I've seen those lists before. I can't personally find any way to pinpoint specific bugchecks to OC issues, and I also can't see how these people can find any correlation at all. I wonder if there's actual extensive research through pattern discovery here, or if it's just something based on conjecture.
I've been aware of this list and similar related comments, mostly on overclocking forums, for some time; my guess is that most were based on personal experiences during the trial and error stages of pushing their own rigs to find the stable limits.
Perhaps E-Peen could shed some light on this from his OCN connection (OCN is mentioned at the foot of the OP).
Leading off of Vir Gnarus' post, this list really grinds my gears, and I'll explain why. Mostly, this list is plastered around too much as a "general BSOD list", which leads people to believe that is the cause of their BSODs. At the end of the day, all we want to do is solve a BSOD and make the end user happy. As we know, our community of knowledgeable analyzers and debuggers is fairly small, so it's always nice to get a second set of eyes. However, this list is usually used incorrectly and that's why it bothers me. These days, especially on the Ivy and Sandy Bridge chipsets mixed with the new UEFI BIOS, overclocking isn't as difficult as it used to be... but it still isn't raise this, raise that, boom.. stable. You have to test, have patience, etc. I've heard and read before that 0x124 in the OVERCLOCKING sense does apply to vCore in most cases, but normally to us it just means possible hardware failure, let's go ahead and run an !errrec on the 2nd argument address
With this being said, I just think a list like this is way too impractical, but again... maybe that's just the analyst in me ranting and being biased. There are so many different variables in a BSOD, even in an overclocking situation. For example, in that list, 0x0A is listed, which we know is the IRQL NOT LESS OR EQUAL bugcheck. I think even in a situation of overclocking, pinpointing it solely on "unstable RAM/IMC, increase QPI first, if that doesn't work increase vcore" is a bit silly, and as satrow said... I feel this list was made based off of personal experiences whilst overclocking.
Like I said, it's a neat list, but I find it difficult to appreciate in most cases. For me personally, if a user has a component OC'd, I really don't proceed in the troubleshooting until it has been reverted to stock and it has been ensured that the specific OC'd component that is now stock, is not the issue. Bringing an OC back to stock literally chops HALF of the stress and work in half that we analysts have to worry about.
I agree with Satrow here - this list appears to be the result of trial and error work on overclocked systems.
But it does 2 things:
1) it increases our awareness of hardware issues and how those issues may apply to BSOD's and overclocking.
2) it gives us another alternative "fix" in case our usual procedures don't work. Attempting these fixes may be especially appropriate with the Asus M4 and P5 series of motherboards (which have a known history of memory issues in the BIOS).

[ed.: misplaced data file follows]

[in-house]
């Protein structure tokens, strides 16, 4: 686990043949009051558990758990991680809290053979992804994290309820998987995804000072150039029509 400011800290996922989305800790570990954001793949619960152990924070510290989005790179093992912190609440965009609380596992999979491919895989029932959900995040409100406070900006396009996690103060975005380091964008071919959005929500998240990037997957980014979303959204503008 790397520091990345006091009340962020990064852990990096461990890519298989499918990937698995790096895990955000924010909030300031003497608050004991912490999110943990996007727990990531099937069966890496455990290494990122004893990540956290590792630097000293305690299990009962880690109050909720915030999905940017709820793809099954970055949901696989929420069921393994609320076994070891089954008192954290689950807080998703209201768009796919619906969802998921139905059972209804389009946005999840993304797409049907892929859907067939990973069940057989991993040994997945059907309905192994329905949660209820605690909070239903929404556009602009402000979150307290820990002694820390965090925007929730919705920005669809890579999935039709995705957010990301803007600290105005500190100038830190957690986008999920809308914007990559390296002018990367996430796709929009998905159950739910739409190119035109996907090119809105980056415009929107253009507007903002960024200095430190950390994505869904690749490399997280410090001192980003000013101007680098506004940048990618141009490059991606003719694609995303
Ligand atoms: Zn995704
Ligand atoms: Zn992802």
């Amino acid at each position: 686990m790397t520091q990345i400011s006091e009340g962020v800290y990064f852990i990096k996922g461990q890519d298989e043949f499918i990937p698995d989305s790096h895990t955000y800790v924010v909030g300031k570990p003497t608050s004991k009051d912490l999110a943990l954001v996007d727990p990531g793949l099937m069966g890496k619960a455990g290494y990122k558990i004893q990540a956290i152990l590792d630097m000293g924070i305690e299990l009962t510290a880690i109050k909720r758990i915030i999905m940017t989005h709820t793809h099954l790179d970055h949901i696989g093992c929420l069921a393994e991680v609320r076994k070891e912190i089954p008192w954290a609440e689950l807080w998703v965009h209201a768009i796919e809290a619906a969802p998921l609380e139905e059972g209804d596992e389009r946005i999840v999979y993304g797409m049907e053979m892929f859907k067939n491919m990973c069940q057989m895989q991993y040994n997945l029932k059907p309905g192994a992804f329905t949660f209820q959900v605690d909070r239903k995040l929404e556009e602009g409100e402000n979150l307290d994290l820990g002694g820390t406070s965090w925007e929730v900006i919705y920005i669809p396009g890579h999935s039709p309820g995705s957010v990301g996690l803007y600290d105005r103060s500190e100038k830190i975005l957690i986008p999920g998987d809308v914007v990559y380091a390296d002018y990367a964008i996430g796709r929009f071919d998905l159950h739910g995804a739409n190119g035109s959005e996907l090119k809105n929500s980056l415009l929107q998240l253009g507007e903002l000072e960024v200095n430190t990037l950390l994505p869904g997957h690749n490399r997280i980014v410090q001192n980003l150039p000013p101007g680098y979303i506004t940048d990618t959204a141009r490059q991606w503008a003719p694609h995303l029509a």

I can admit that there is some truth behind the list. For example, given 0x0A bugchecks as E-Peen mentioned, the most common causes of this bugcheck is either a bad memory pointer, or a good pointer pointing to bad memory. While CPU problems can corrupt the pointer, often times it's the RAM corrupting it, and in the latter case with it pointing to bad memory it's always the RAM, as the page(s) in memory it was pointing too got lost. The result is that the system thinks it was paged out or deleted by common memory-saving cleanup work, and it was therefore going to go into the paging file to recover it, which is a no-no in higher IRQL states.
So yes, it as well as others listed do fit the bill with RAM being most evident cause, and there are some that are more directed towards CPU or even GPU issues. However, that's really as generic as you can get. I don't understand how they could get beefing vcore or QPI would help for specific scenarios. Though really, if you check the list carefully, you'll notice the guy is pretty unsure about each entry anyways, and ends up giving you several solutions for a suspected problem. The guy is probably as much in the dark about them as we are, though it does help an OCer much when they are testing on an otherwise stable PC and adjusting a specific setting appears to be causing such-n-such bugchecks. It's just not going to be very consistent.
Hi guys, I am an overclocker. All good OC forums will stress making sure the system is stable at stock settings before attempting any OCing. This verifies hardware is sound and good. Then one starts with either CPU or RAM with the GPU last. When one is stable the next is started and made stable and so on. The error codes in my case have been accurate, so far at least. I know we are often thought of as the "wild bunch" or demented, I plead guilty on both counts but it is fun.
It may be prudent to try the list next time one of you has an OP who is overclocking and see what happens. Often errors in memtest86+ can be corrected by either a DRAM volt adjustment on memory controller volts. I experienced this, I had over 3000 RAM errors in less that 10 secinds which was the voltage at fault. I'm using that RAM now.
Those bug checks were arrived at largely by 1000's of people doing tests on their own systems and without a degree of any kind. We OCers have many, many BSODs and usually find the fault.